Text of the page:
Must admit that my blood boiled a bit on the very first page of the CQR white paper at this:
“The days of you having a different image for your work friends or co-workers and for the other people you know are probably coming to an end pretty quickly” because of the dominance of social network sites — where people use their real names — and the extent to which information is now shared online, said Zuckerberg. That’s good, he said, because “having two identities for your- self is an example of a lack of integrity.”
When I was in high school, I once gave a presentation on the Watergate scandal, in which I referred to Nixon as “for lack of a better word, a scumbag.” A few conservative teachers on the panel mildly reprimanded me, arguing that, whatever shortcomings Nixon may have had as a human being and political leader, surely there must be better, more precise, and more meaningful words than scumbag.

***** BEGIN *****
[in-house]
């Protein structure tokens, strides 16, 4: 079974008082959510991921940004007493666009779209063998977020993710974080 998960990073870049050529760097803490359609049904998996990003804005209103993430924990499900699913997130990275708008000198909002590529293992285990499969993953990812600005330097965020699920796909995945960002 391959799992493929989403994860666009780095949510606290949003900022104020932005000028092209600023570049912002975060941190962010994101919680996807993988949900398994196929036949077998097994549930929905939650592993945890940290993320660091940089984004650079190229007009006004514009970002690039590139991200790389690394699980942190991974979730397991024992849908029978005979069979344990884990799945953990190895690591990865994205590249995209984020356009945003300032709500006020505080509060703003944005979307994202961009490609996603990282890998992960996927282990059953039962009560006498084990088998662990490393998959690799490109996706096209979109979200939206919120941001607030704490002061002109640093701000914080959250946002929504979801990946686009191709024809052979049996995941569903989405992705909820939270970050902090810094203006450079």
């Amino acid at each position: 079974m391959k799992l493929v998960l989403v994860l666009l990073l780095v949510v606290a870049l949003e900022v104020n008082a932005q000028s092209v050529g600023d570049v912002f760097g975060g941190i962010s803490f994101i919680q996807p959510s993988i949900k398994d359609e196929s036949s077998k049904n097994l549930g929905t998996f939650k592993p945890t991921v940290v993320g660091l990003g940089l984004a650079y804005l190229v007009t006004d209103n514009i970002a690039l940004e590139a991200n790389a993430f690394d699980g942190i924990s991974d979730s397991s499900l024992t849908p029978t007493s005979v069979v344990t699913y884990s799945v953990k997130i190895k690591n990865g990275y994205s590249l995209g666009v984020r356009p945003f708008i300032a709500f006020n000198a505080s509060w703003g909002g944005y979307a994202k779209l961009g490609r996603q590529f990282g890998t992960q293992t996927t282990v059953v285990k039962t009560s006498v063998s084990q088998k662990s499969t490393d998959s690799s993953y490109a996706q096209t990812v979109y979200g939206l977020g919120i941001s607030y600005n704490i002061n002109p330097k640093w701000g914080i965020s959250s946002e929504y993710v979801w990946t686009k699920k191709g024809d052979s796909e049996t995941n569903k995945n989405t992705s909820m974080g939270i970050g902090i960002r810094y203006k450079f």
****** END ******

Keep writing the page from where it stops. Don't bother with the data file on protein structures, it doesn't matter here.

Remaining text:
But sometimes, you have to call a spade a spade, and a scumbag a scumbag. And Mark Zuckerberg, for lack of a better word, is a scumbag. There are perhaps better, more precise, more meaningful ways to describe someone who, after citing as justification the evisceration of privacy of which he is the prime butcher, has the nerve to say that those who wish to keep their contexts intact have a “lack of integrity.”
I could go on, for some time, for how conceptually incorrect this is (but I think I’ve written enough about that in Losing Face), and for how absolutely richly pathetic it is for someone whose fame and fortune derives from a stolen business (itself founded in order to take petty potshots at a girl with the good sense to turn him down for a date) to accuse others of a “lack of integrity.”
But brevity is the key to writing as well as wit, and so I’ll happily settle to call him a scumbag.